A new 33-country survey by global consulting firm Mercer of organizations that sponsor defined contribution (DC) retirement plans reveals widespread adoption of automatic enrollment and other relatively new "automatic" features designed to boost employee enrollment and limit the number of decisions employees need to make. The plans surveyed represent more than $440 billion in assets. One-third of the employers surveyed offer automatic enrollment, one-third automatic contribution escalation, and over one-fifth automatic rebalancing features, Mercer reports. Among the close to 80% of companies that have a default investment option, lifecycle funds are the most common, used by 67% of those respondents.
New York Life Retirement Plan Services said it is launching a major technology initiative and has already hired 13 people for the project, with plans to hire up to 17 more by the end of 2009 and an additional 30 by the end of 2010. According to New York Life, the newly hired team will be charged with a number of high-priority technology projects including enhancing New York Life Retirement Plan Services' client Web site and upgrading its data warehouse, helping the firm and its clients to better understand and act on data about retirement plan participants.
Women are increasingly dissatisfied with the offerings provided by investment institutions, banks, insurers and other financial services companies, according to a global survey of 12,000 women in 22 countries conducted by The Boston Consulting Group (BCG). Nearly 50% of women polled say they feel pressure related to managing household finances, but financial institutions have yet to provide the kinds of products that would make women's lives easier. In fact, the survey found that 47% of women say they are dissatisfied with investment providers, 46% say they're dissatisfied with banking services, and 44% say life insurance providers don't meet their needs. The Boston survey argues that "women play an outsized role in generating income and controlling household finances. With 1 billion women in the workforce earning over $9.8 trillion annually, and soon to earn $5 trillion more, the role of women in the global economy will be even more important." BCG says that financial services firms "are only beginning" to understand how women think about money. Among women's worries, the survey says: 81% don't think they are saving enough for retirement; 73% are concerned that they don't consistently save; and 41% save less than they would like. BCG says that financial services firms need to understand that "women do not have a desire to accumulate money for its own sake or to experiment with complicated financial instruments." Rather, "they value money only as a means for caring for their families and themselves, improving their lives, and assuring long-term security. They do not need or want products and services that offer access to a huge array of financial tools and techniques. Women say that they want advisors and services that recognize their need for short-term simplicity and long-term stability. They want solutions that help them with their most challenging task: Managing household finances from day to day and month to month."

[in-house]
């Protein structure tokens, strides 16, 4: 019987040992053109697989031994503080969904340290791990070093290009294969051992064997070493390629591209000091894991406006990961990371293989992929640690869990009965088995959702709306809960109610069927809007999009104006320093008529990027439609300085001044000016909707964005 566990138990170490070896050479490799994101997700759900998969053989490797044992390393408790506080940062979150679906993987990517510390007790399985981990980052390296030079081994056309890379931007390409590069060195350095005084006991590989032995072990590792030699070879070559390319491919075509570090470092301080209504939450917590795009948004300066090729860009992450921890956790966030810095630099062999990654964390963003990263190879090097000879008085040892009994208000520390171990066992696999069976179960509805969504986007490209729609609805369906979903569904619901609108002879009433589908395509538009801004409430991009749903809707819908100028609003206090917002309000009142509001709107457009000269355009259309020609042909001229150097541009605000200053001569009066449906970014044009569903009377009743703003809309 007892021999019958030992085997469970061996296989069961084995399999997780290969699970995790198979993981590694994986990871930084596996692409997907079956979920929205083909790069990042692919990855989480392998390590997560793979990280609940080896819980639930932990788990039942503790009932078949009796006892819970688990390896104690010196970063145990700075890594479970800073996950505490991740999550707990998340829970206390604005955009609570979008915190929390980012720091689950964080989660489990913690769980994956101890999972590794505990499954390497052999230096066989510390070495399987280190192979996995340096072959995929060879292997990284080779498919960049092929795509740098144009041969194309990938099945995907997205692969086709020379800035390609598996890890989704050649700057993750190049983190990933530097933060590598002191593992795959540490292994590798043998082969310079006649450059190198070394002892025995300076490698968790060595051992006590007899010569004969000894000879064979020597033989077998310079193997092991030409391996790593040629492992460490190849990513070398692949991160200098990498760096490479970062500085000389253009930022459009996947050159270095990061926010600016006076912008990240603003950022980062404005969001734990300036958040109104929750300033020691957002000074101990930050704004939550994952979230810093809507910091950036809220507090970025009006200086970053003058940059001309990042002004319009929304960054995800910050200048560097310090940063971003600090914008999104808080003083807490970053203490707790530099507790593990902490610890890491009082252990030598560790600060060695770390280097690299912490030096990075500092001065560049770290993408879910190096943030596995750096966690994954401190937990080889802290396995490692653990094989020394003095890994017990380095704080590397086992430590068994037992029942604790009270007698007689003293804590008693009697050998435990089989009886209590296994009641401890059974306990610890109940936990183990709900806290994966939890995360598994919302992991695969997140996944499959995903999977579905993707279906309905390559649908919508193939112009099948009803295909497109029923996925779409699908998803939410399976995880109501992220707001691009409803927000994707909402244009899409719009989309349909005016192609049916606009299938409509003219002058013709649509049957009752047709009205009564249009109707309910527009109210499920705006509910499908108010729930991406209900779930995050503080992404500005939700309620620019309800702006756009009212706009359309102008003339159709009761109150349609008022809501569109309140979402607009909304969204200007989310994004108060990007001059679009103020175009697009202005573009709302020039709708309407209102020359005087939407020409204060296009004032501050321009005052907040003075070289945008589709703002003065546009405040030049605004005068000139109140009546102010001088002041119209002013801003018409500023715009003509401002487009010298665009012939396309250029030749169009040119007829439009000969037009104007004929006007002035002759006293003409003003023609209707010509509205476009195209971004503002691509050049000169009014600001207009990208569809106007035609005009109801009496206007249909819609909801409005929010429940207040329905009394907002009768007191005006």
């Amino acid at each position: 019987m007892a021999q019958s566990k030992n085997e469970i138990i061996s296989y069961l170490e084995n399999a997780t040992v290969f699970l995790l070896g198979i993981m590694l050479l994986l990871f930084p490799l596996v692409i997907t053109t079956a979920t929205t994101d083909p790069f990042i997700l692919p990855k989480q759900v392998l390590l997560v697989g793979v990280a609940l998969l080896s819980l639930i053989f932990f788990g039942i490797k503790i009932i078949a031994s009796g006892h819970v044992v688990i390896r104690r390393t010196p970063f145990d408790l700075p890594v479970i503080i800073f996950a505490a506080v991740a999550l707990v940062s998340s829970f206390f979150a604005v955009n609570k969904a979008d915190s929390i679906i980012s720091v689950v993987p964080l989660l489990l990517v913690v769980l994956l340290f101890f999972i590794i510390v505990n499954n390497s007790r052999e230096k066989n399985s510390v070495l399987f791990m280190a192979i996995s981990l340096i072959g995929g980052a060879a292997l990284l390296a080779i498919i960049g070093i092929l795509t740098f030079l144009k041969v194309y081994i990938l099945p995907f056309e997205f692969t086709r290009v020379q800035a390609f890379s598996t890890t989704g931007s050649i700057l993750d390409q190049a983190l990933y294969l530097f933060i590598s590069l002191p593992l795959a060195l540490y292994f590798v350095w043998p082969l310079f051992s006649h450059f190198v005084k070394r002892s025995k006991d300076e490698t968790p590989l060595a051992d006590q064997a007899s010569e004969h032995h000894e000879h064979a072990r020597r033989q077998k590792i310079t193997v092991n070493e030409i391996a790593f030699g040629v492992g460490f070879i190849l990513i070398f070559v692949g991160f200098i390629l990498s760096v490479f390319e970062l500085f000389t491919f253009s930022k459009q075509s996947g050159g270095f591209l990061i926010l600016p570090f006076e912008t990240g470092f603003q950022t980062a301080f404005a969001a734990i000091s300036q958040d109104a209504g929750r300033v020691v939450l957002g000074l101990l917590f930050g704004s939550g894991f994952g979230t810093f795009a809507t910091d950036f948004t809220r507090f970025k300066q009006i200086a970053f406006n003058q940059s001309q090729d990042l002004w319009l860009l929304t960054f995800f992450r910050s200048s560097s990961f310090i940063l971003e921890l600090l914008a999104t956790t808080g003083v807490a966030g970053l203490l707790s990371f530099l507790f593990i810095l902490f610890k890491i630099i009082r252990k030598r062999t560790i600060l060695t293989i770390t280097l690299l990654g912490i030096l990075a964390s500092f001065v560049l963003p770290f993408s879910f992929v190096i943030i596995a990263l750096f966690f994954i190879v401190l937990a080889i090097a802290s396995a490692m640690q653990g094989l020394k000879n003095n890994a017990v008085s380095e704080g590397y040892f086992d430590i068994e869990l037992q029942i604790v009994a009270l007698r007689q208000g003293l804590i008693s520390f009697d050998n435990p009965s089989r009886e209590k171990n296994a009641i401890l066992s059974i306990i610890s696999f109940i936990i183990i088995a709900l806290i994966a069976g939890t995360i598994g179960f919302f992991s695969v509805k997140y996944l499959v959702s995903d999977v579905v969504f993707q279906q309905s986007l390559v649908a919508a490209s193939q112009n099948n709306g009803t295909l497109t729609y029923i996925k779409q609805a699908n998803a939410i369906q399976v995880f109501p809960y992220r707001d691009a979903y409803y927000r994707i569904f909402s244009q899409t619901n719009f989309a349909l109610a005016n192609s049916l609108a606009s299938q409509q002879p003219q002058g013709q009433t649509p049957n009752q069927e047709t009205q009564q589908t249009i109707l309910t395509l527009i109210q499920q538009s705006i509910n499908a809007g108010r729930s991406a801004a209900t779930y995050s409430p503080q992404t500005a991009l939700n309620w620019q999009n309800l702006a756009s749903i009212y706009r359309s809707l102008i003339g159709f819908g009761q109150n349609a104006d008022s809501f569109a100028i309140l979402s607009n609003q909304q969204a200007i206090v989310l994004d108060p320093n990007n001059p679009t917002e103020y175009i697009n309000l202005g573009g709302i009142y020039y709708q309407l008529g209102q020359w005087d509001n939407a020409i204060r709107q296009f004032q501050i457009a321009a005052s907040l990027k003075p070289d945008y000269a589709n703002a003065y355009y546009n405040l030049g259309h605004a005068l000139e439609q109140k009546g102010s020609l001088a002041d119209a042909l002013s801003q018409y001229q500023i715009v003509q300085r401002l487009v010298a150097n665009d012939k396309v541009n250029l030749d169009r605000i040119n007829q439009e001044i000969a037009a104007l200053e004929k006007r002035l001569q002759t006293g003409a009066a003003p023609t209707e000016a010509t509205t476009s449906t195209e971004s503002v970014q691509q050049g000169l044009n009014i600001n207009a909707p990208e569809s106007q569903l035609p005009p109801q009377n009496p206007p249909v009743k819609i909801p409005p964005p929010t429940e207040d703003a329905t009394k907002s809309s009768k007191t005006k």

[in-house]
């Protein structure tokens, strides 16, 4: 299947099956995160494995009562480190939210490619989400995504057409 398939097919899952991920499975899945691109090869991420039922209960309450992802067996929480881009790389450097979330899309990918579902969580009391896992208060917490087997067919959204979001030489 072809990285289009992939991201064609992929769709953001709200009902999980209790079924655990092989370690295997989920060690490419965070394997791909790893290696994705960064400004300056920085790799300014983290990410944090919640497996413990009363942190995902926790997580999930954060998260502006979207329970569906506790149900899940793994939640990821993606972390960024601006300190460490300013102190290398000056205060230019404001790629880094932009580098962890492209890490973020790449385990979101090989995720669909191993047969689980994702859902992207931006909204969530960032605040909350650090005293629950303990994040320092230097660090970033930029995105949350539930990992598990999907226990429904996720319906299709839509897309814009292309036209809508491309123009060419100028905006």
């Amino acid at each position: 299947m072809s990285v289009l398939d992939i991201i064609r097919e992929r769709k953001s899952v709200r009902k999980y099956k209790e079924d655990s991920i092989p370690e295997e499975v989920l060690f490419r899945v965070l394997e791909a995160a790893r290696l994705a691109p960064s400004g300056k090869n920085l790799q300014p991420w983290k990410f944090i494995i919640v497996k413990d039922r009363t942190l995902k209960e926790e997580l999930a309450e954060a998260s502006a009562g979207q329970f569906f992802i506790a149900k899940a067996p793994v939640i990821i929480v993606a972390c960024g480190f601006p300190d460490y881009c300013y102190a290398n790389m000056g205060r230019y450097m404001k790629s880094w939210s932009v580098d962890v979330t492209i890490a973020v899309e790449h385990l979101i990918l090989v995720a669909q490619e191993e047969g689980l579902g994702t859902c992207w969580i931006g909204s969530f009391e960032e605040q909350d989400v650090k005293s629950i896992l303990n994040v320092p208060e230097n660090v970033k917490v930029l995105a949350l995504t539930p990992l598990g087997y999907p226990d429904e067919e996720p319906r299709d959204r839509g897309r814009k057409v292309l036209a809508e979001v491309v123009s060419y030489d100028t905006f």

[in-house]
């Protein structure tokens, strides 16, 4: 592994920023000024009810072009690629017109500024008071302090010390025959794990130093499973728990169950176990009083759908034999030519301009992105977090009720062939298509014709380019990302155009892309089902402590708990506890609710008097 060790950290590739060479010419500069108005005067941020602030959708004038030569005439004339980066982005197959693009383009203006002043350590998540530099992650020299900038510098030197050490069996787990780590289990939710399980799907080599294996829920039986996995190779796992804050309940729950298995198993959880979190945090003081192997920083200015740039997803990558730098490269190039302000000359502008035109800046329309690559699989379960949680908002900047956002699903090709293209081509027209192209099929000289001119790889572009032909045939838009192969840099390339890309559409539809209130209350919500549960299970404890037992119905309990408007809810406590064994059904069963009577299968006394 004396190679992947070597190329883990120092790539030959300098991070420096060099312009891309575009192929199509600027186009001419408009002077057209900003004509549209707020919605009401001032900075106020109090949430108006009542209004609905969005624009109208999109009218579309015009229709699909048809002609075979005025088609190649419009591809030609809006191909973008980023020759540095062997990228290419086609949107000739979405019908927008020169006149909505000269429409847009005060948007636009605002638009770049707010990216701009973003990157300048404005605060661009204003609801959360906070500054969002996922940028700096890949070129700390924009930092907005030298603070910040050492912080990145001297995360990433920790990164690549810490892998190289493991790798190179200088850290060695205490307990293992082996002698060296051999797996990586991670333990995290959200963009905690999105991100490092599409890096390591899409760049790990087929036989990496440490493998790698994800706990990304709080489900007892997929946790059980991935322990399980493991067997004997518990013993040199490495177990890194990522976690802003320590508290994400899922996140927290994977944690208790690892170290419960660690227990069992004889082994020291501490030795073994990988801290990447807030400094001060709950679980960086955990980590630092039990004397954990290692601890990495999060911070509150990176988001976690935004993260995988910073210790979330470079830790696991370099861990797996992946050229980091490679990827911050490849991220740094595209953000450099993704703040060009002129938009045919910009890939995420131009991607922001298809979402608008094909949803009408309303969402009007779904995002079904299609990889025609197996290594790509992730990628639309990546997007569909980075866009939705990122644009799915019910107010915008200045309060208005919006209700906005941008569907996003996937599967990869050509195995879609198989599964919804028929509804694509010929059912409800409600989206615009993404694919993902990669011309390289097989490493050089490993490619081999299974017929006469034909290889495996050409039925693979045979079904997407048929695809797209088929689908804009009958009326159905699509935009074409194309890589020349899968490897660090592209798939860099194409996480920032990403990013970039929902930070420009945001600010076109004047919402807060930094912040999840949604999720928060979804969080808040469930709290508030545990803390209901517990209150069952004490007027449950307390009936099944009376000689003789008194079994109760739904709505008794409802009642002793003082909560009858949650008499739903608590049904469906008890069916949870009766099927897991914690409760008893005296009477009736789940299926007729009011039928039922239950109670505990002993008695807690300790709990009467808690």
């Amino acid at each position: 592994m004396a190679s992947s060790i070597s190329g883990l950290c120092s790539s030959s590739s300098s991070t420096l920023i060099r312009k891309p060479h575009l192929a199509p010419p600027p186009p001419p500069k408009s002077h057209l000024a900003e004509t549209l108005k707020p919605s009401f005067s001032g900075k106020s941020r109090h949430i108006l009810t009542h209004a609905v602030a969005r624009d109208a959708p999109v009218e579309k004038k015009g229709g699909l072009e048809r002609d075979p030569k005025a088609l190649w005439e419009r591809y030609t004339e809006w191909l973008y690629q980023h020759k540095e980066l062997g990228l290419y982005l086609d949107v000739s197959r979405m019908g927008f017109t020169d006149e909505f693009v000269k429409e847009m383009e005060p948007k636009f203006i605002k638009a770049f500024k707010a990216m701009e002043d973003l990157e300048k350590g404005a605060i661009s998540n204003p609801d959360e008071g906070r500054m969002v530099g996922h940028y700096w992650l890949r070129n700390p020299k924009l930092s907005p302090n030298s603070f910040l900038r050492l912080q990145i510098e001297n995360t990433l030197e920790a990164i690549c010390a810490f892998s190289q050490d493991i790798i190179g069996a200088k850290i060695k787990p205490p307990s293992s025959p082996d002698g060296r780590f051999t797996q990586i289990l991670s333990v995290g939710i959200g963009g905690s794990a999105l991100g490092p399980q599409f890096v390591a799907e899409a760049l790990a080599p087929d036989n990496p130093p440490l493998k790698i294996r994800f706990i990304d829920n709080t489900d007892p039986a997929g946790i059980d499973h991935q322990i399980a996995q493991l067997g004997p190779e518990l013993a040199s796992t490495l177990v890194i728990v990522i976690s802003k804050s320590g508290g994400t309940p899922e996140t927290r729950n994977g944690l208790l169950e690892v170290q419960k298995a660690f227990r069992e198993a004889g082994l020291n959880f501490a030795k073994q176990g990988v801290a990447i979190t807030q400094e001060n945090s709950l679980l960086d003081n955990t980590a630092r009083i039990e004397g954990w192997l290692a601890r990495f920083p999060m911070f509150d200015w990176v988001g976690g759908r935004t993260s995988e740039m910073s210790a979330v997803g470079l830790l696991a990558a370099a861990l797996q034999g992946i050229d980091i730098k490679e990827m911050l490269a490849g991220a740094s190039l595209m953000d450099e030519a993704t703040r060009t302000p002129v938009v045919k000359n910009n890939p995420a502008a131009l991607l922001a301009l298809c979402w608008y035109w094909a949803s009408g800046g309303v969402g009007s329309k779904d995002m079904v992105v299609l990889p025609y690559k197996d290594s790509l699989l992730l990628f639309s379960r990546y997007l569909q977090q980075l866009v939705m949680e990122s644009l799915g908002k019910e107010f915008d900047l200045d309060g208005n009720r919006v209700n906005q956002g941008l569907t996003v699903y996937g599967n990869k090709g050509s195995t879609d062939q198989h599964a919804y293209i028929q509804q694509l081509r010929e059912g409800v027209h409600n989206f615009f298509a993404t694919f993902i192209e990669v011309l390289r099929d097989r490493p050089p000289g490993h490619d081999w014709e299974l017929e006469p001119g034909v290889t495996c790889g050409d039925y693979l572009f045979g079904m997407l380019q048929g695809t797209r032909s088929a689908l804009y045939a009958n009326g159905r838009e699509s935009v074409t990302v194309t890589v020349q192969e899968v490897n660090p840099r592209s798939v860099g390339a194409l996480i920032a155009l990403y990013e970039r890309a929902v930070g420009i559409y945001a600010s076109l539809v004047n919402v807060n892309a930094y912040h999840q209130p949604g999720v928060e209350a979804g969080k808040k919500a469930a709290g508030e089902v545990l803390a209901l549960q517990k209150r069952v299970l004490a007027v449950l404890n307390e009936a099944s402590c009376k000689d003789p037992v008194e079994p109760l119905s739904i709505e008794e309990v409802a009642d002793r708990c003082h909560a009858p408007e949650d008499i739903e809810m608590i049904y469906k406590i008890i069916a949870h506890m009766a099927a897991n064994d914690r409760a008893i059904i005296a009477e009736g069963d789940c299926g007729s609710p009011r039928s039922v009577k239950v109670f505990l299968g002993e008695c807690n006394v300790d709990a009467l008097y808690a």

The U.S. division of Wellesley, Massachusetts-based insurance company SunFinancial Life has been experiencing increased success in its variable annuity business, as the demand for these instruments has risen. For the first half of 2009, SunLife Financial said its VA sales rose 35%, the company noted in a release, well above the Morningstar/VARDS Industry average of -25.4% for the same time period when compared to the first half of 2008. Sun Life's VA assets rose the first six months of 2009 by 10.7%, also beating the comparable 5.1% industry average gain for the same time period.